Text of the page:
Brain Mapping and Public Goods

A blog about business and economics.
April 2 2013 12:25 PM

Brain Mapping and Public Goods

165261828
National Institutes of Health director Francis Collins introduces President Obama during the announcement of the administration's Brain Research through Advancing Innovative Neurotechnologies (BRAIN) Initiative at the White House on Tuesday.

Photo by Alex Wong/Getty Images

The Obama administration wants to launch a $100 million initiative to map the human brain, which is being hailed by American Enterprise Institute's Jim Pethokoukis as an example of "what government should be doing."

He's right, and it's a good opportunity to discuss the much-misused term public goods. A public good, in the economics jargon, is something that's nonrivalrous and nonexcludable. In other words, if I use some of it, that doesn't leave less around for you, and once it's out there, it's just out there. Scientific knowledge is a great example. When I learn something, it doesn't mean that you unlearn it. But a big problem with public goods is that they're valuable because they're nonrivalrous but underproduced because they're nonexcludable. So we have a lot of public policy dedicated to making nonexcludable things excludable in practice. That's what patents and copyrights are for. We also do some to subsidize the production of knowledge. That's everything from the day-to-day work of the Bureau of Labor Statistics to this big-picture science. Direct financing of knowledge production is a great thing for the government to do, especially because alternatives such as patents and copyrights tend in practice to be counterproductive to the advance of science.

Advertisement

The relevant linguistic fact, however, is that the vast majority of public services the government provides—roads and buses and schools and mail delivery—aren't public goods in the technical sense. Which doesn't mean they're all bad ideas. Oftentimes direct government service provision is a plausible solution to the problem of monopoly (roads especially) or else a convenient form of homeowner resource pooling (parks, libraries, etc.). But the true public goods are generally the things you don't think about all that often, like the ability to get reliable information about how many people live in San Antonio or various scientific research grants.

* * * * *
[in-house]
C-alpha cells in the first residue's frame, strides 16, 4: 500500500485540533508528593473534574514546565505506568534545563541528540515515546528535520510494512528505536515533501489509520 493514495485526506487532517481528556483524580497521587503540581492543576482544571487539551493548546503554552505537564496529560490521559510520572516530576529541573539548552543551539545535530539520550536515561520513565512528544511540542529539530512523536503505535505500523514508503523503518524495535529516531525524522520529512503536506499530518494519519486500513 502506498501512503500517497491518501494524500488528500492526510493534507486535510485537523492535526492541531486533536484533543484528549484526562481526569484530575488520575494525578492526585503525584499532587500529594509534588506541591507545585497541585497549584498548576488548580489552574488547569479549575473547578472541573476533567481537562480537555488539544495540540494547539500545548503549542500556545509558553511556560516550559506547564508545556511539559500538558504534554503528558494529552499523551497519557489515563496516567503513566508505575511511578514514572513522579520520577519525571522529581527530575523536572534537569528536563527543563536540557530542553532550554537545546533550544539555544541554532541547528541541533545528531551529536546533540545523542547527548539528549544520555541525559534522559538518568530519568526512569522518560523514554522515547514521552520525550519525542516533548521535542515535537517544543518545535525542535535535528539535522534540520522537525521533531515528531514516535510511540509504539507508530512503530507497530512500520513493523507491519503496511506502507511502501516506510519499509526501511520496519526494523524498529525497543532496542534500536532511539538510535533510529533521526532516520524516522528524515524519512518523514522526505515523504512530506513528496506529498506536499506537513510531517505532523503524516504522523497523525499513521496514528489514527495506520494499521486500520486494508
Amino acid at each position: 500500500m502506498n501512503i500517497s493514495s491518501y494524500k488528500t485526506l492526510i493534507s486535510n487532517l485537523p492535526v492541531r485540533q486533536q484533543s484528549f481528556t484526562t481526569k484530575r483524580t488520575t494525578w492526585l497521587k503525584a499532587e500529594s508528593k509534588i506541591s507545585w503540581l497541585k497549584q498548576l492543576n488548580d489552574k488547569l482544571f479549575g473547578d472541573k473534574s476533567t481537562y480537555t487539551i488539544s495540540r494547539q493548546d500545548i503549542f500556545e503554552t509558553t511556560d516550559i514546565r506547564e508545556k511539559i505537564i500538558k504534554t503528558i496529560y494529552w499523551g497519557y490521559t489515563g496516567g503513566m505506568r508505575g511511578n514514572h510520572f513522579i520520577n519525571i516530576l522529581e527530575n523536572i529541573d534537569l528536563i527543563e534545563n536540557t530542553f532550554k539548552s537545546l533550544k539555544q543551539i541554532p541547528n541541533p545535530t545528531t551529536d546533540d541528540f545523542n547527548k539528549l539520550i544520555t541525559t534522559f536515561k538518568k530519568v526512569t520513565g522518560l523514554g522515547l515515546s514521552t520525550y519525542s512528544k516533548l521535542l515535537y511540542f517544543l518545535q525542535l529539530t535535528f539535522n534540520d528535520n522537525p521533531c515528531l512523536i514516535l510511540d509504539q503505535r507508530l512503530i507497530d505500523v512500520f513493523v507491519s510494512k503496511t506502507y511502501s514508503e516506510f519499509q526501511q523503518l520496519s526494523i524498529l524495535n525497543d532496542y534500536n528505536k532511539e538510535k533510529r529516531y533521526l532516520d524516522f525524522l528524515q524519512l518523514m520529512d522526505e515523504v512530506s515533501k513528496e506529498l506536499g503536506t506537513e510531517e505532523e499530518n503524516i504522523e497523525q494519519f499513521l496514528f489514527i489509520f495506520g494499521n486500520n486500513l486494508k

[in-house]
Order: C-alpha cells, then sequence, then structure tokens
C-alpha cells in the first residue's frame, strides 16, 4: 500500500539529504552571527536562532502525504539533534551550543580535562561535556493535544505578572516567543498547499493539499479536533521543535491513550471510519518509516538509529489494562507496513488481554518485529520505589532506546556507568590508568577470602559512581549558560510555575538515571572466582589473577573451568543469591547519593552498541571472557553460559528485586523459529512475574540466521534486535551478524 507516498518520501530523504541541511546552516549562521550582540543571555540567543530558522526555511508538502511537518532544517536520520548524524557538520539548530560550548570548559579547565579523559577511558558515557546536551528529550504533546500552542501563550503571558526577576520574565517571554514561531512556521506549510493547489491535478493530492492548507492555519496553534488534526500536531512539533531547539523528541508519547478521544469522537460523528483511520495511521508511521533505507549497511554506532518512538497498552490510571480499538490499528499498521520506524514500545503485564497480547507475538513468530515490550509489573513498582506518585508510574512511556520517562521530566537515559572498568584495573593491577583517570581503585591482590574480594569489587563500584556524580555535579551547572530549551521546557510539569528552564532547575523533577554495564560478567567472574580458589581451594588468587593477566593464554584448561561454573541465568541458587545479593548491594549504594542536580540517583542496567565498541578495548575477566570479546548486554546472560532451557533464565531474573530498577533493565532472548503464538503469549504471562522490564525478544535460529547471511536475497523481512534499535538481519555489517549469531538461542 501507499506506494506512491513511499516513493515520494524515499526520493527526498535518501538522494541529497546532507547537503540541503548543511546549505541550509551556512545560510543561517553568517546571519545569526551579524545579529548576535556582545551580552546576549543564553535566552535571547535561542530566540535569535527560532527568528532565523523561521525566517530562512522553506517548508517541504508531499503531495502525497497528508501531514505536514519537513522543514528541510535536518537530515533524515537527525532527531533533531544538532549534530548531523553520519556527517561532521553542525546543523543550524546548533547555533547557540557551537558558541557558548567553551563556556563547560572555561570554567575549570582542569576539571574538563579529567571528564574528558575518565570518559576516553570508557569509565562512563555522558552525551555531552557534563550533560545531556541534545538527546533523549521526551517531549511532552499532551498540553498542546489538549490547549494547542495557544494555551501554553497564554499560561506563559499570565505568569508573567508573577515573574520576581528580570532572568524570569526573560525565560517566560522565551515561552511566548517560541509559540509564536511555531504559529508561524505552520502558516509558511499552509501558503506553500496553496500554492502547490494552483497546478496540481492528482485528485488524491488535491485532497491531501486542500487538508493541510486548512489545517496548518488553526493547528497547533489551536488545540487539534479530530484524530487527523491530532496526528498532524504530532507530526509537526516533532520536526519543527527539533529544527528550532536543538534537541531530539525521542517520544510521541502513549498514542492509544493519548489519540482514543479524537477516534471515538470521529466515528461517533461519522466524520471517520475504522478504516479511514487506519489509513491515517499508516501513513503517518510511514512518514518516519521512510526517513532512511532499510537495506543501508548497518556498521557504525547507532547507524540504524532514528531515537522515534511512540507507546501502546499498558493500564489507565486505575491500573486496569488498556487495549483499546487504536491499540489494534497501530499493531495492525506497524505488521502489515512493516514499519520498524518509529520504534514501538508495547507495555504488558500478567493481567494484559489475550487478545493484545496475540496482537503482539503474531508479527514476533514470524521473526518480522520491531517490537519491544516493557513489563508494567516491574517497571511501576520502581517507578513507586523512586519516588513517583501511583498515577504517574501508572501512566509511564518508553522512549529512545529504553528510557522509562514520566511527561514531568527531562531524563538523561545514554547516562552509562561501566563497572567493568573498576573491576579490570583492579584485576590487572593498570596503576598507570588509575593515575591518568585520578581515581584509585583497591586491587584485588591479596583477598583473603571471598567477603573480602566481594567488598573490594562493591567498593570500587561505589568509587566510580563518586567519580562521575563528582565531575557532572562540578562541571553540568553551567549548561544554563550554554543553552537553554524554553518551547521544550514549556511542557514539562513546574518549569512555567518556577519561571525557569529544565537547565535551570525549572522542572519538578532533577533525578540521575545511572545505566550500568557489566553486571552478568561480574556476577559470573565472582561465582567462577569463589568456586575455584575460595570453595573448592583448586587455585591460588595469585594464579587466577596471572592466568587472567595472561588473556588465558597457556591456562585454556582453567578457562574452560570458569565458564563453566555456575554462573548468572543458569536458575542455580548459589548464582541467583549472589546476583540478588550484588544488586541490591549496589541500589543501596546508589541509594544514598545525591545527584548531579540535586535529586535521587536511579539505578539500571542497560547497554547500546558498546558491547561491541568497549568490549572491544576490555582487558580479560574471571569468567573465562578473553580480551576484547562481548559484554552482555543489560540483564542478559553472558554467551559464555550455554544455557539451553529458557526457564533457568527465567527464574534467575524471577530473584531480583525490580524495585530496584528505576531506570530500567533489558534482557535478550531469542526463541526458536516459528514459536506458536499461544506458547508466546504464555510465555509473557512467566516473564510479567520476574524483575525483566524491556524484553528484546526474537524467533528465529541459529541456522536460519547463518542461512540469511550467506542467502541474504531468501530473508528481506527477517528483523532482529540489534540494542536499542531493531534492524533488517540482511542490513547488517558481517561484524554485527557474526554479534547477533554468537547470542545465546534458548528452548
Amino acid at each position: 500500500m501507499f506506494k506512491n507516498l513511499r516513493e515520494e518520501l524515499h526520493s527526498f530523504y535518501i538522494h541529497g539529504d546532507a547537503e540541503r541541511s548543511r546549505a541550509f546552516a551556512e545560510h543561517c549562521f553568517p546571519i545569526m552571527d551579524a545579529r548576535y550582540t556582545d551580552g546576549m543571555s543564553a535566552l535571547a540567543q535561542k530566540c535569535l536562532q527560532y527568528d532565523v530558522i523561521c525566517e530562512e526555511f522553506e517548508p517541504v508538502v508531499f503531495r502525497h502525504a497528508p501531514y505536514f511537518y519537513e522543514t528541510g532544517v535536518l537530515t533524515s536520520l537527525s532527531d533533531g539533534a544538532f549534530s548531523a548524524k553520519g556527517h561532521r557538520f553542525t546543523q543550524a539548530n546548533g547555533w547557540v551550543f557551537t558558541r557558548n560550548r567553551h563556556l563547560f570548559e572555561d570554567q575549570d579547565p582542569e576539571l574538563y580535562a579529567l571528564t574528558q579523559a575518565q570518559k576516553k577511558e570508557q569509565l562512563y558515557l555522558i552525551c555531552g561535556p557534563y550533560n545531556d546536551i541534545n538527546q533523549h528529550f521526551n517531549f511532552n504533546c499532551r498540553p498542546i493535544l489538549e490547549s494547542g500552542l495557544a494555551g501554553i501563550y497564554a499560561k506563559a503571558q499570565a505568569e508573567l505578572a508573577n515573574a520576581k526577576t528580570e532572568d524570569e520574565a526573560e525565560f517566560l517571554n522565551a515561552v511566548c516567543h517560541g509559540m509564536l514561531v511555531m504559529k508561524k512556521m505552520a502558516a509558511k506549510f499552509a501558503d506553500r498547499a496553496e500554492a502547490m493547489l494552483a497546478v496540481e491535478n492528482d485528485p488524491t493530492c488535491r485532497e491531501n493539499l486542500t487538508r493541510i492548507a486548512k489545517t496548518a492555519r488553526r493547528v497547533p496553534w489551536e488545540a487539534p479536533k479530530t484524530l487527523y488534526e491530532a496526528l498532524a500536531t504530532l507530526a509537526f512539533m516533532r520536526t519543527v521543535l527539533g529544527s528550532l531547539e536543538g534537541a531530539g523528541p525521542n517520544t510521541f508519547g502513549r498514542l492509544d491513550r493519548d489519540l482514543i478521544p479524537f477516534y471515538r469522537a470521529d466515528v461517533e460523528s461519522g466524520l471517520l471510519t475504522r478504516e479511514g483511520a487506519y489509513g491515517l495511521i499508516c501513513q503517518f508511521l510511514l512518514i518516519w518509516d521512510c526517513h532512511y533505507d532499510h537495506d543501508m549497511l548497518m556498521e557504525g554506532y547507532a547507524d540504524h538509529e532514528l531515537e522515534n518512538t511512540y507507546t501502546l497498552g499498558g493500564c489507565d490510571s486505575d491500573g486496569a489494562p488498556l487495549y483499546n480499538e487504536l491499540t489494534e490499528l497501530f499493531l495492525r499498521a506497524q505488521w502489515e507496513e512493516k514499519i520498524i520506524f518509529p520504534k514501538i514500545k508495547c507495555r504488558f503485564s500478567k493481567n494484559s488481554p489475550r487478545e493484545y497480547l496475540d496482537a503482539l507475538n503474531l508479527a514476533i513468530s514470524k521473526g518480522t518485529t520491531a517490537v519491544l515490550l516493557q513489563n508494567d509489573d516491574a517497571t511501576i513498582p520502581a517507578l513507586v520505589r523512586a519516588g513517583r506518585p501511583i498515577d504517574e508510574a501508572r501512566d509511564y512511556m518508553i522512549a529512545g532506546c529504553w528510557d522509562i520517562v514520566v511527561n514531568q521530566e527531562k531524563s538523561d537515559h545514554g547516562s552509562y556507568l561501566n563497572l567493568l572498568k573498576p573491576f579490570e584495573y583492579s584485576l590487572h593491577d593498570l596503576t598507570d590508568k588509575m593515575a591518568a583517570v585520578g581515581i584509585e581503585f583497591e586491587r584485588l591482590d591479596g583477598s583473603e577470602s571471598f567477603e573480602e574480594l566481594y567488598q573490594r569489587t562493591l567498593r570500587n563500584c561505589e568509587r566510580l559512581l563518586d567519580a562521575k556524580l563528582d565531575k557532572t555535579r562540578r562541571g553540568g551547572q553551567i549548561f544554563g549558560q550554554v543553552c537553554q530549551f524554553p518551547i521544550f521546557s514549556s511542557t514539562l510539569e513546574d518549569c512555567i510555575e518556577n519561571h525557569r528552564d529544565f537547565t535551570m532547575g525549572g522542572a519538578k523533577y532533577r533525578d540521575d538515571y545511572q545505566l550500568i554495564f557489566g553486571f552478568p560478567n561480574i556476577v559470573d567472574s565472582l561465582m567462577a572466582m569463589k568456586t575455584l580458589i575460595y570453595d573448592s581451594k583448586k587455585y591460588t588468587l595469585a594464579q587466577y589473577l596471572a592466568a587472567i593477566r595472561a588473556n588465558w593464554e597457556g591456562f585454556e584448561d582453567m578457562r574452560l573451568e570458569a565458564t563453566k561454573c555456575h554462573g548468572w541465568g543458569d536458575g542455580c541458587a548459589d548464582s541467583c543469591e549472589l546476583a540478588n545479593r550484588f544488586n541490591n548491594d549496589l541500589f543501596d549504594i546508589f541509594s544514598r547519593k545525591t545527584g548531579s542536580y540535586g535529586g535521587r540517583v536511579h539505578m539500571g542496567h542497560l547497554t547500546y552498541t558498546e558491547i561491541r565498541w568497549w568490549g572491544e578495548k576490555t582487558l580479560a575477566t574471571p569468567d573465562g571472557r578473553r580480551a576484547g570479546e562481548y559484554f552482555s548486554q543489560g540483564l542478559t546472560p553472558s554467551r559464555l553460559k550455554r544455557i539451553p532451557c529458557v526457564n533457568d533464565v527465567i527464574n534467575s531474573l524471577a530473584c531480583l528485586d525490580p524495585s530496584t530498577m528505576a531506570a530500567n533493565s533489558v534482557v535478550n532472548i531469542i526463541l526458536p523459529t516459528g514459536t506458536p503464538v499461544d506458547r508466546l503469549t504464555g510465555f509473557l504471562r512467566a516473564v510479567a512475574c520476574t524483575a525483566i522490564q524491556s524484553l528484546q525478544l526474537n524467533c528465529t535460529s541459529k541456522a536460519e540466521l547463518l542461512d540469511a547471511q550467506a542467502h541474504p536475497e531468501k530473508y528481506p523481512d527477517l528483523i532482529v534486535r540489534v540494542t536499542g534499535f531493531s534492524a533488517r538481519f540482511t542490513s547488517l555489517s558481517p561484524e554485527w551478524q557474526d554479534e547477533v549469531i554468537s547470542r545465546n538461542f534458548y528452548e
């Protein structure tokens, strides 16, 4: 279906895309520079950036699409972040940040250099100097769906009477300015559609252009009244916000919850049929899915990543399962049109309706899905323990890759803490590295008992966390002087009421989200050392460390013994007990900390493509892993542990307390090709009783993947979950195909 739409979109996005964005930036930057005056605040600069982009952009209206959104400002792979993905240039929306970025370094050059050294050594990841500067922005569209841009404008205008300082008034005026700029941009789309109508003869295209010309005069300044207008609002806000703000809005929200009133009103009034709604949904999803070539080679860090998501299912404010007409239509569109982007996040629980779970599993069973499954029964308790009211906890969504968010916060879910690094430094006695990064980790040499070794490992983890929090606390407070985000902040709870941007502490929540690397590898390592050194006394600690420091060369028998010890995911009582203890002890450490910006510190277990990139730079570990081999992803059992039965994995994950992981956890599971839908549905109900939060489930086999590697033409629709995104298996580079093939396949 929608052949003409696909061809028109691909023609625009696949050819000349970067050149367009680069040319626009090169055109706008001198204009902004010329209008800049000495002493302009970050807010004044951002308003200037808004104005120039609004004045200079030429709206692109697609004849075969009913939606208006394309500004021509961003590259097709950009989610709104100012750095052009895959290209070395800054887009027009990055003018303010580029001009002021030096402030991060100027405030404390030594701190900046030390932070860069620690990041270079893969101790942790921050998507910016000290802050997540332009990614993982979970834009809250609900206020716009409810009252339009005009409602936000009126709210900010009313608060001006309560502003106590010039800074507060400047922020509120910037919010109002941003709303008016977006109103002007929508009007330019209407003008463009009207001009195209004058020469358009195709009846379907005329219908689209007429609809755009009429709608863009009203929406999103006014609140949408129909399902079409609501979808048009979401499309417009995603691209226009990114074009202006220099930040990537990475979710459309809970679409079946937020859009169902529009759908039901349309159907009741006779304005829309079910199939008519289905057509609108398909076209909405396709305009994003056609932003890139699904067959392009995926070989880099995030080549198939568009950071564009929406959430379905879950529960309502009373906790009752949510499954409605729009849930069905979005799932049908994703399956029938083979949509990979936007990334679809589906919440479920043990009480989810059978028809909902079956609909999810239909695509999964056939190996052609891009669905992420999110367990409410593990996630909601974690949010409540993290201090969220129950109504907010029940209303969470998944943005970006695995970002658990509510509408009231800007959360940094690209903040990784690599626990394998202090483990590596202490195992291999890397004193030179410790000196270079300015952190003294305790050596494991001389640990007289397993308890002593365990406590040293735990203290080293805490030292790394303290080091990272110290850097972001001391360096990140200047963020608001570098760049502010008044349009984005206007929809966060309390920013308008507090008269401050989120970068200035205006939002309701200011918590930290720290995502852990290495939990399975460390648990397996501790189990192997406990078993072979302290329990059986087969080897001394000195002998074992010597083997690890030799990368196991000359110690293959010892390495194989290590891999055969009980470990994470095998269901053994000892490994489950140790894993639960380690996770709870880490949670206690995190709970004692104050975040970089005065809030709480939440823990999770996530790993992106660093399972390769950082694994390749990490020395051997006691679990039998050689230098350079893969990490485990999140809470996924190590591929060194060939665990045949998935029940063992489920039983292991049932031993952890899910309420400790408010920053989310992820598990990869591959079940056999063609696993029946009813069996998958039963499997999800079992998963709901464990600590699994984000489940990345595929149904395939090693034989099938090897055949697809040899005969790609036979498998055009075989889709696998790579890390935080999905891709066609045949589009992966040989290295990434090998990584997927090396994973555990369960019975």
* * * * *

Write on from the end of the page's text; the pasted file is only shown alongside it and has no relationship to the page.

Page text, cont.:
Matthew Yglesias is the executive editor of Vox and author of The Rent Is Too Damn High.

TODAY IN SLATE

Politics

The Democrats’ War at Home

How can the president’s party defend itself from the president’s foreign policy blunders?

Congress’ Public Shaming of the Secret Service Was Political Grandstanding at Its Best

Michigan’s Tradition of Football “Toughness” Needs to Go—Starting With Coach Hoke

A Plentiful, Renewable Resource That America Keeps Overlooking

Animal manure.

Windows 8 Was So Bad That Microsoft Will Skip Straight to Windows 10

Politics

Cringing. Ducking. Mumbling.

How GOP candidates react whenever someone brings up reproductive rights or gay marriage.

Building a Better Workplace

You Deserve a Pre-cation

The smartest job perk you’ve never heard of.

Hasbro Is Cracking Down on Scrabble Players Who Turn Its Official Word List Into Popular Apps

Florida State’s New President Is Underqualified and Mistrusted. He Just Might Save the University.

  News & Politics
Politics
Sept. 30 2014 9:33 PM Political Theater With a Purpose Darrell Issa’s public shaming of the head of the Secret Service was congressional grandstanding at its best.
  Business
Moneybox
Sept. 30 2014 7:02 PM At Long Last, eBay Sets PayPal Free
  Life
Gaming
Sept. 30 2014 7:35 PM Who Owns Scrabble’s Word List? Hasbro says the list of playable words belongs to the company. Players beg to differ.
  Double X
The XX Factor
Sept. 30 2014 12:34 PM Parents, Get Your Teenage Daughters the IUD
  Slate Plus
Behind the Scenes
Sept. 30 2014 3:21 PM Meet Jordan Weissmann Five questions with Slate’s senior business and economics correspondent.
  Arts
Brow Beat
Sept. 30 2014 8:54 PM Bette Davis Talks Gender Roles in a Delightful, Animated Interview From 1963
  Technology
Future Tense
Sept. 30 2014 7:00 PM There’s Going to Be a Live-Action Tetris Movie for Some Reason
  Health & Science
Medical Examiner
Sept. 30 2014 11:51 PM Should You Freeze Your Eggs? An egg freezing party is not a great place to find answers to this or other questions.
  Sports
Sports Nut
Sept. 30 2014 5:54 PM Goodbye, Tough Guy It’s time for Michigan to fire its toughness-obsessed coach, Brady Hoke.